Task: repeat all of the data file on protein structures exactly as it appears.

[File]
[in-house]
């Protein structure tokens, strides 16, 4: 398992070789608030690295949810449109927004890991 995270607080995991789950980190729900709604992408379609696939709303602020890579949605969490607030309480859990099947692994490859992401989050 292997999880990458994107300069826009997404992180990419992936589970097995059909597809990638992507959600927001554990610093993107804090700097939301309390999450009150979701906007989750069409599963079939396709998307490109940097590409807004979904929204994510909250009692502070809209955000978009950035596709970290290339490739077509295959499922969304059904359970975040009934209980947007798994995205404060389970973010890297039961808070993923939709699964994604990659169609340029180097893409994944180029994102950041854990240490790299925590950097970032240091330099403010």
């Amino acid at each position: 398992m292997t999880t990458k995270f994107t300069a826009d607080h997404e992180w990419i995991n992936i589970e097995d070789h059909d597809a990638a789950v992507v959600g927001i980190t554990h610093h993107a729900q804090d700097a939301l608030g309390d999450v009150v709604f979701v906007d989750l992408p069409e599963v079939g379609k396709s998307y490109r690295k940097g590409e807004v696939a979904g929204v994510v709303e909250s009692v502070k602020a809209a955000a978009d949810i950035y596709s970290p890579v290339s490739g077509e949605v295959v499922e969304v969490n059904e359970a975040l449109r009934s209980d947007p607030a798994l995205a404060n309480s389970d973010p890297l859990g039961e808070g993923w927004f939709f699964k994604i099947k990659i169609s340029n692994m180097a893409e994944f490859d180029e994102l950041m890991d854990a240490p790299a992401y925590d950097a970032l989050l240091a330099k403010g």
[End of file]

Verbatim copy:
[in-house]
């Protein structure tokens, strides 16, 4: 398992070789608030690295949810449109927004890991 995270607080995991789950980190729900709604992408379609696939709303602020890579949605969490607030309480859990099947692994490859992401989050 292997999880990458994107300069826009997404992180990419992936589970097995059909597809990638992507959600927001554990610093993107804090700097939301309390999450009150979701906007989750069409599963079939396709998307490109940097590409807004979904929204994510909250009692502070809209955000978009950035596709970290290339490739077509295959499922969304059904359970975040009934209980947007798994995205404060389970973010890297039961808070993923939709699964994604990659169609340029180097893409994944180029994102950041854990240490790299925590950097970032240091330099403010």
């Amino acid at each position: 398992m292997t999880t990458k995270f994107t300069a826009d607080h997404e992180w990419i995991n992936i589970e097995d070789h059909d597809a990638a789950v992507v959600g927001i980190t554990h610093h993107a729900q804090d700097a939301l608030g309390d999450v009150v709604f979701v906007d989750l992408p069409e599963v079939g379609k396709s998307y490109r690295k940097g590409e807004v696939a979904g929204v994510v709303e909250s009692v502070k602020a809209a955000a978009d949810i950035y596709s970290p890579v290339s490739g077509e949605v295959v499922e969304v969490n059904e359970a975040l449109r009934s209980d947007p607030a798994l995205a404060n309480s389970d973010p890297l859990g039961e808070g993923w927004f939709f699964k994604i099947k990659i169609s340029n692994m180097a893409e994944f490859d180029e994102l950041m890991d854990a240490p790299a992401y925590d950097a970032l989050l240091a330099k403010g």